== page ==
In 1998, Councilman Robert Urteaga pleaded no contest to grand theft of personal property totaling $30,000, according to court documents.

“When I ran for office, I knew eventually someone would dig into my background and dig this up,” Urteaga said. “I just don’t think that this incident happening 10 years ago is a true reflection of who Robert Urteaga is.”

Details of the conviction have been on a Web site opposing the city’s proposed contract with Athens Services since Oct. 9.

Urteaga along with Councilwomen Kathy Salazar and Rosie Vasquez became a target for independent trash haulers after they voted in favor of a contract with Athens Services in July.

The exclusive 15-year contract, worth about $7.8 million annually, provides Montebello with $500,000 and 7.5 percent of gross receipts from commercial accounts. It phases out contracts with the 13 independent haulers who currently collect trash from commercial areas.

More recently the same council majority voted to postpone a decision on placing a proposed referendum on the ballot. The measure would put the Athens contract to a popular vote.

The criminal complaint filed by the District Attorney’s Office in February 1999 accused Urteaga of five counts of check forgery and one count grand theft.

In a July 1999 plea agreement between Urteaga and prosecutors, the forgery counts were dropped by the district attorney, according to court documents.

Urteaga said he accepted responsibility for his conviction, is remorseful and wants to move forward.

“Mine is a story of success, and I didn’t let this one incident destroy my life,” Urteaga said. “I am a big believer in second chances.”

Nonetheless, independent trash haulers are questioning Urteaga’s role on the City Council and his support of the Athens deal.

“He really has no ethics in politics or in business,” said Aron Patrosian, a trash hauler. “Politically it doesn’t look good; he swept it under the carpet and hoped no one would see it.”

The conviction dates back to Urteaga’s years as a UCLA student when he was 21, he said. Putting himself through school, he took up sports gambling as a means to make extra money, he added.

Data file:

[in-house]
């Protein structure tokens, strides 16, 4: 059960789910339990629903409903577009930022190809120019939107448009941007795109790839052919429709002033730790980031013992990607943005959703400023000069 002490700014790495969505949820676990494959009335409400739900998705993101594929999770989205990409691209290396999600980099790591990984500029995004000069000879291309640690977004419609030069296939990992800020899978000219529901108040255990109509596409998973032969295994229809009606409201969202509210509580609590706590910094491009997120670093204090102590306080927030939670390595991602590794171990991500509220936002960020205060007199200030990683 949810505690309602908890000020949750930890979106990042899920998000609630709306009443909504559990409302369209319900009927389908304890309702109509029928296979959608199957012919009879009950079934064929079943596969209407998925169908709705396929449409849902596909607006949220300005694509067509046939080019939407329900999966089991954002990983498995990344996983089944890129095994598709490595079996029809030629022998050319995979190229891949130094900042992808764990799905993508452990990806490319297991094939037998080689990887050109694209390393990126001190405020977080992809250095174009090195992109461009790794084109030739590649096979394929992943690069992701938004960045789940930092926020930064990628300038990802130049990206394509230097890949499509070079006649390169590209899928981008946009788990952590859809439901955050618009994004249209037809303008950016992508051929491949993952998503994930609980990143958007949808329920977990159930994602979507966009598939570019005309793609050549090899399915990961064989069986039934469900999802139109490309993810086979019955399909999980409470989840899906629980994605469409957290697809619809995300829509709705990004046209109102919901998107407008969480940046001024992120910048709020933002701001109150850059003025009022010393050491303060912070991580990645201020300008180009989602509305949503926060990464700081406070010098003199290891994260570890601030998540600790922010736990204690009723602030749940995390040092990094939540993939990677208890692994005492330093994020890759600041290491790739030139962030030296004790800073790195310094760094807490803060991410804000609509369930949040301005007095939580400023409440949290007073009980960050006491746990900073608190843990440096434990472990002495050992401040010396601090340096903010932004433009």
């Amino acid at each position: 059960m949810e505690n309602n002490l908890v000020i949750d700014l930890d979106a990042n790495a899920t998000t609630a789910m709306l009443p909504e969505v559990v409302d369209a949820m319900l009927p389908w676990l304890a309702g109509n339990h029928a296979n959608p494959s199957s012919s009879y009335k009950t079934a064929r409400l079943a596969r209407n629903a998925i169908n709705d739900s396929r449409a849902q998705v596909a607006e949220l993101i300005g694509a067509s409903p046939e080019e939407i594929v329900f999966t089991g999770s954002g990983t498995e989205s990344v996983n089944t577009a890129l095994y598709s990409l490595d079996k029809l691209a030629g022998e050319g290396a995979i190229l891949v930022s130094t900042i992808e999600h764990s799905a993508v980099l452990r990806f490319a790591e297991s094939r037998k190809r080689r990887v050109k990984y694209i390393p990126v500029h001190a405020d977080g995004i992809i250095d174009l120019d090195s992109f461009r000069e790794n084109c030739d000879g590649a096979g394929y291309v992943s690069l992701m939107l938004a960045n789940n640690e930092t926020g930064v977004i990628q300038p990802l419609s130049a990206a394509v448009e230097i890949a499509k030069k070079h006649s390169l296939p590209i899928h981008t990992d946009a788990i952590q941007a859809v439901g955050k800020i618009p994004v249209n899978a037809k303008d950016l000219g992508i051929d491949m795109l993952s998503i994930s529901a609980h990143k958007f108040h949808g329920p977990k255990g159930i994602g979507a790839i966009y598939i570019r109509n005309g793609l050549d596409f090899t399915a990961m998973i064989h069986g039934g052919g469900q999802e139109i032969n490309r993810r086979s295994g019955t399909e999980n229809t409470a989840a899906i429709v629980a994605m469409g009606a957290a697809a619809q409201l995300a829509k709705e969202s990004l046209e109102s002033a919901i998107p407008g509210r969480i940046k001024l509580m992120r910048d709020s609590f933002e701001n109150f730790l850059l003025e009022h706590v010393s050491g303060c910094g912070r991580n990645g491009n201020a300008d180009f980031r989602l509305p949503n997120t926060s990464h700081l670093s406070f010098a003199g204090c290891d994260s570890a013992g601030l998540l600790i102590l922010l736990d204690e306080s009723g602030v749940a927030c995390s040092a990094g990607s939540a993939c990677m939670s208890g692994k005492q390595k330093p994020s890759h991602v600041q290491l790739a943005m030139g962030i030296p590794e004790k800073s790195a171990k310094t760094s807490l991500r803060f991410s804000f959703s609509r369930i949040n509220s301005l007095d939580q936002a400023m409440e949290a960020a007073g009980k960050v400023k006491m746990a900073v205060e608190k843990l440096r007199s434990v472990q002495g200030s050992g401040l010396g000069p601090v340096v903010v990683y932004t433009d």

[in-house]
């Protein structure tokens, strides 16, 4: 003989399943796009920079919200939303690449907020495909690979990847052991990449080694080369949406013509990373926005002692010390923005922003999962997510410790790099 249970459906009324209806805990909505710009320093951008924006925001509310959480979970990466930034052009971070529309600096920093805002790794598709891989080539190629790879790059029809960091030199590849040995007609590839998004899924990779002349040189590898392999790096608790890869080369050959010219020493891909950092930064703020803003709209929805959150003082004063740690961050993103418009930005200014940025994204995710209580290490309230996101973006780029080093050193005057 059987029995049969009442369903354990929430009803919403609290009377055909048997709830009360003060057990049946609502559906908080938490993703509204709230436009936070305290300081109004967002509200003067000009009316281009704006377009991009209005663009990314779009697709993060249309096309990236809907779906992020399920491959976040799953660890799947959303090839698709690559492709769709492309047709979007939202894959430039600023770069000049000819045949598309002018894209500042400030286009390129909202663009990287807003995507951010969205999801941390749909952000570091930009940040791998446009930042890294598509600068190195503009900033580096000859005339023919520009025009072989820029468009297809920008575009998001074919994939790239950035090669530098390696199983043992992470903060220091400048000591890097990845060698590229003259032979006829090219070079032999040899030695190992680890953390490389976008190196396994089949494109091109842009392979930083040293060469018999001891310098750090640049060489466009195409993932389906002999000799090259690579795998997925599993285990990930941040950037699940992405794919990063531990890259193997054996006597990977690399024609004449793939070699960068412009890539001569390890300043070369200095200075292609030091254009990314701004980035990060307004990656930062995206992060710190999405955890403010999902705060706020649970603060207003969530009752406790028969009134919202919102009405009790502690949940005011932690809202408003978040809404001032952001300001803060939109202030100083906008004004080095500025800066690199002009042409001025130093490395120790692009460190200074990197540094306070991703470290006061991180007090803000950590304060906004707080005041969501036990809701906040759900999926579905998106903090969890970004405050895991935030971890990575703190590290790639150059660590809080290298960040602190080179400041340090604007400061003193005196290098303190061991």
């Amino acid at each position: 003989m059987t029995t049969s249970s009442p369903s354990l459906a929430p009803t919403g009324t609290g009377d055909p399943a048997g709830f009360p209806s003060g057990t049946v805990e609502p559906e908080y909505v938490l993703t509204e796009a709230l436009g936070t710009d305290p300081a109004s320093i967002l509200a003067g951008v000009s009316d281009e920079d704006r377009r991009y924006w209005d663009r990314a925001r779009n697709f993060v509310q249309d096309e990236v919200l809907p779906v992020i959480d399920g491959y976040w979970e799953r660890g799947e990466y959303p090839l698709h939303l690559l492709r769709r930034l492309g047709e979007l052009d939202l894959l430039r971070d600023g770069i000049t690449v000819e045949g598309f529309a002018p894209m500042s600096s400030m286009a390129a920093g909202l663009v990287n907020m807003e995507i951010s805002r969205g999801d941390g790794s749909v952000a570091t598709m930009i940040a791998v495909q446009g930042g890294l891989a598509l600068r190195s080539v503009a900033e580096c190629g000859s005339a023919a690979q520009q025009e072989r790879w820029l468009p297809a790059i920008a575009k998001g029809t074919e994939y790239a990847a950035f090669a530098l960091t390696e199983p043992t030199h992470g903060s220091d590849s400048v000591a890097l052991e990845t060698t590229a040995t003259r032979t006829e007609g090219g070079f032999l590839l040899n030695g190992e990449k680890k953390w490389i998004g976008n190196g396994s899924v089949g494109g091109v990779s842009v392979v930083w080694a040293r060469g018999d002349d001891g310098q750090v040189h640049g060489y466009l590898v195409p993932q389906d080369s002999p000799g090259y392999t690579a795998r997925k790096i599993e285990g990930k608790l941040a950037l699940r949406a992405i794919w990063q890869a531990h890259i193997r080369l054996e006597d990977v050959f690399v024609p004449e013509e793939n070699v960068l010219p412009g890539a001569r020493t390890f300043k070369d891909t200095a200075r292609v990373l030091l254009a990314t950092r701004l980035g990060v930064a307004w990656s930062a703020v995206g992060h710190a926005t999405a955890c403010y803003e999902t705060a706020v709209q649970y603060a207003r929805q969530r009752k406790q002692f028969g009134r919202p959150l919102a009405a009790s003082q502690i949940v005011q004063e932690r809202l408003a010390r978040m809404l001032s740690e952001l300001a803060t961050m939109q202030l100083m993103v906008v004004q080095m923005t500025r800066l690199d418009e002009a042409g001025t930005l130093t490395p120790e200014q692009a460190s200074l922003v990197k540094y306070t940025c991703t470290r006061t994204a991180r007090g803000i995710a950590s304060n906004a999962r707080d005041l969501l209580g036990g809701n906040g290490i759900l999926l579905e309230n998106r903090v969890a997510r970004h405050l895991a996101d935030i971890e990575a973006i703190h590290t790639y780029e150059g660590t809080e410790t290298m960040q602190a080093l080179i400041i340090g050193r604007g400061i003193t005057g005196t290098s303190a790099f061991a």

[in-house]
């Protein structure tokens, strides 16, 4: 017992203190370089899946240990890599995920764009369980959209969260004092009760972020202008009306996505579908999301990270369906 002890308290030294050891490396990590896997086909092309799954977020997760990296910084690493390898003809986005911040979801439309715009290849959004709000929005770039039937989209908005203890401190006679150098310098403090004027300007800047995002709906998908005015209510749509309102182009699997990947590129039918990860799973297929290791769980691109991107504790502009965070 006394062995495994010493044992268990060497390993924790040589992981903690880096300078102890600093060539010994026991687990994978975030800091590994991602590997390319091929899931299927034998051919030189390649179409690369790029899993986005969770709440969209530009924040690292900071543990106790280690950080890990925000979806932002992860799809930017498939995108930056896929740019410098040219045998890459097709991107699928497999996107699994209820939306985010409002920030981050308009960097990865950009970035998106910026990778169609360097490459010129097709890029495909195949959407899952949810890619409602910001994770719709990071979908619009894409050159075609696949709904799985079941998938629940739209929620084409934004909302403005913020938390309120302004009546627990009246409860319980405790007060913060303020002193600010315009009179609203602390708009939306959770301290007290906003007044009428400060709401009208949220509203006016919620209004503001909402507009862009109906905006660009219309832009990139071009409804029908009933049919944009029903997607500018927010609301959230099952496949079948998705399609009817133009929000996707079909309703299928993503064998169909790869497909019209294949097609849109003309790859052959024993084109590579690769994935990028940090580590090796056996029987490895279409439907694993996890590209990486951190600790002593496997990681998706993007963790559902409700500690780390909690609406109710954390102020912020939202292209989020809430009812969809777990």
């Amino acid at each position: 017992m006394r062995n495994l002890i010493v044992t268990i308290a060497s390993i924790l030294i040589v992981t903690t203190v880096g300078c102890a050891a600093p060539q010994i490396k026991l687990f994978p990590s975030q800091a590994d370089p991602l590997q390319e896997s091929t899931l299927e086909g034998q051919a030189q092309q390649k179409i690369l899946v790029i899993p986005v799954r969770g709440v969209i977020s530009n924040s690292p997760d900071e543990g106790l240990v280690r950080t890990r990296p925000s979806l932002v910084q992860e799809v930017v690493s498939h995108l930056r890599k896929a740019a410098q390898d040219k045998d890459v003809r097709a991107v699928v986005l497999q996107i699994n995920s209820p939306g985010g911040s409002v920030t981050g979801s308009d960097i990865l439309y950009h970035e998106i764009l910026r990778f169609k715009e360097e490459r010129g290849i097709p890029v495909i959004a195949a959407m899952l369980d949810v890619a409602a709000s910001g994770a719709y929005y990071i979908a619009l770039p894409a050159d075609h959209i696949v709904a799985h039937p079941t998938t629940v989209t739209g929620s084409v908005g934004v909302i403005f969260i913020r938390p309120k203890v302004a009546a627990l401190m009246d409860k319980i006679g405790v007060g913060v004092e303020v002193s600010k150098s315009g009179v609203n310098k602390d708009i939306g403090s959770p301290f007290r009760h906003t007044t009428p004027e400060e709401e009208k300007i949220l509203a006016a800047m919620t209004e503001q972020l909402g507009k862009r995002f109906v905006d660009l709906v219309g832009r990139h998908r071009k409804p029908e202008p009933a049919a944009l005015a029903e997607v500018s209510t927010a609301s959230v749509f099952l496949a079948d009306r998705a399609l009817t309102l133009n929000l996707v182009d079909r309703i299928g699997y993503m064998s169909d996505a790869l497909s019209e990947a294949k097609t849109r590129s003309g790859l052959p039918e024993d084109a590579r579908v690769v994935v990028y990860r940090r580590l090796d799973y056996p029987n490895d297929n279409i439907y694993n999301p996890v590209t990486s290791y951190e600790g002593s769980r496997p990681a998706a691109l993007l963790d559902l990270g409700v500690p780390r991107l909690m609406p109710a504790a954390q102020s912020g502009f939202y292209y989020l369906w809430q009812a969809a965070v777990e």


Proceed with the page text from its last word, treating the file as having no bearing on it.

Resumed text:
The councilman said he got in over his head and started losing, so he made bigger bets.

“I got into trouble with people you don’t want to get in trouble with. I took money that didn’t belong to me,” Urteaga said. “My mistake was I didn’t ask for help. I was too embarrassed.”

The money was taken from a friend he worked for at the time, Urteaga said. He performed 60 days of community service with Caltrans and paid off his debt. He was on probation through November 2002.

Urteaga’s older brother Armando, vice president of the East Whittier School District School Board, refers to the incident as a “bump in the road.”

“We do things when we are younger, and we don’t realize how it can impact the rest of our lives,” Armando said. “With Robert, he’s learned from his stupid silly mistakes, and he is trying to move forward.”

Still the conviction has some residents and the mayor asking whether can Urteaga can hold political office?

“It’s very disheartening,” Montebello Mayor Bill Molinari said. “There is no question that politically it’s very damaging to be involved with grand theft and forgery.”

Montebello has no laws that would prevent a felon from running for office, according to City Administrator Richard Torres.

“There is no disqualifying factor that prohibits Urteaga from holding office or participating in any duties as a council member,” said City Attorney Arnold Alvarez-Glasman.

A law signed by Gov. Arnold Schwarzenegger in July targeted office holders with felony convictions. But grand theft was not covered in the proposal, authorities said.

“Certain felony convictions prevent those from holding office, but grand theft is not one of them,” said Dave Demerjian, head of the District Attorney’s Office Public Integrity Division. “Forgery would have prevented him from holding office, but the fact that he was not convicted and only charged (with forgery) would not disqualify him.”

Police Chief Dan Weast, who endorsed Urteaga’s campaign when he was president of the Montebello Police Officers’ Association, refused to comment on Urteaga’s conviction.

Vasquez and Salazar remain in support of Urteaga.